Hyaline casts are traditionally known to lack clinical significance. However, because they are frequently found during urinary sediment microscopy, hyaline casts should be correctly identified and distinguished from other types of casts. They are colorless transparent cylindrical structures with round edges that are essentially composed solely of a matrix of Tamm-Horsfall (uromodulin) mucoprotein. At times, a few cells or debris can be seen “trapped” within the cast.
Because of their low refractive index, they can be easily missed when inspected under bright field microscopy (Figure 1). The use of Sternheimer-Malbin (SM) stain allows for better visualization (Figures 2,3). They are also better seen in hyperbilirubinuria (Figure 2). Adjusting the focusing knob can also help visualizing them (Figure 3). Phase contrast microscopy is best suited for easier recognition of hyaline casts (Figure 4).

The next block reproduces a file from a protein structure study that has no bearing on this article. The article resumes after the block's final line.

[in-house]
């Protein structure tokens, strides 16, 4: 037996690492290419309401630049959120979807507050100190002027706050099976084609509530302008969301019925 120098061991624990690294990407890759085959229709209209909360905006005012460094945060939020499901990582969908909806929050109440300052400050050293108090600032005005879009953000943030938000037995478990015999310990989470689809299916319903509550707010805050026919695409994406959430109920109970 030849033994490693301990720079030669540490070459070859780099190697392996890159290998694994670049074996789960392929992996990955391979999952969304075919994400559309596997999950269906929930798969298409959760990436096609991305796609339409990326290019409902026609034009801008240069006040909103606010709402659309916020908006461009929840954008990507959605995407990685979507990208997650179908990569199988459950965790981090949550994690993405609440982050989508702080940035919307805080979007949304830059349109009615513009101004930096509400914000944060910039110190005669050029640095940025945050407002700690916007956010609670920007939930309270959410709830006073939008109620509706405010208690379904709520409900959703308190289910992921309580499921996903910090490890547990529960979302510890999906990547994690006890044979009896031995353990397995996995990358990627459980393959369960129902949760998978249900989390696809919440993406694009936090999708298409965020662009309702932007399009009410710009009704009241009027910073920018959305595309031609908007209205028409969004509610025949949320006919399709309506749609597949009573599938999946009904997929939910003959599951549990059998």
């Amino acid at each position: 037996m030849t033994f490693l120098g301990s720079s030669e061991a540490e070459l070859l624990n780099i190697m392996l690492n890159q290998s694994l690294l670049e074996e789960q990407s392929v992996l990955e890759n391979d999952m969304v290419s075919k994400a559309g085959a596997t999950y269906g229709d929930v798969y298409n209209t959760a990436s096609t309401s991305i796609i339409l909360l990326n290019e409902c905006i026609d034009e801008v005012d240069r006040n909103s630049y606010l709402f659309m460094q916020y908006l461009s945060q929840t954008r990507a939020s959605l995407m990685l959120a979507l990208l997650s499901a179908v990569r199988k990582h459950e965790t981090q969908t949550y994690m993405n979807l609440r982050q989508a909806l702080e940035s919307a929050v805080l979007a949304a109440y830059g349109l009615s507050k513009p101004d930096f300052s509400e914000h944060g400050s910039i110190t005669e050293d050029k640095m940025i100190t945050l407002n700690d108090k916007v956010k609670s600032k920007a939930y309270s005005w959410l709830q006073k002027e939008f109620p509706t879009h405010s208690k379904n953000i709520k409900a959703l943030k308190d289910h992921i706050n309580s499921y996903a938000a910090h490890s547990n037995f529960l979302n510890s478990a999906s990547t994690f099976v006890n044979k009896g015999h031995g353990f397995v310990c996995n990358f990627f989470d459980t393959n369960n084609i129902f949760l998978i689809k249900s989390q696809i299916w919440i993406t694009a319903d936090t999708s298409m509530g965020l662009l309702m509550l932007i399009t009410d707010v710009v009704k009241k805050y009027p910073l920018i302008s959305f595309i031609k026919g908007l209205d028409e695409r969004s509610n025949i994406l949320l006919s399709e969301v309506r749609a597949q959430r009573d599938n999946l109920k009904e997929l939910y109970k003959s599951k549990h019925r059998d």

Hyaline casts have been reported in variety of physiological and pathological settings, such as exercise, dehydration, following intravenous diuretic administration, etc. In the context of disease, hyaline casts can be seen alone or intermixed with other types of casts and/or cells.
Overall, they are thought to denote presence of a sluggish tubular flow regardless of the cause (functional or intrinsic) and can be present both in acute and chronic kidney disease, although they do not point to any specific etiology or disease process. Occasional granularity might be observed (Figure 4), but when the granules are prominent, the cast should be called finely granular instead.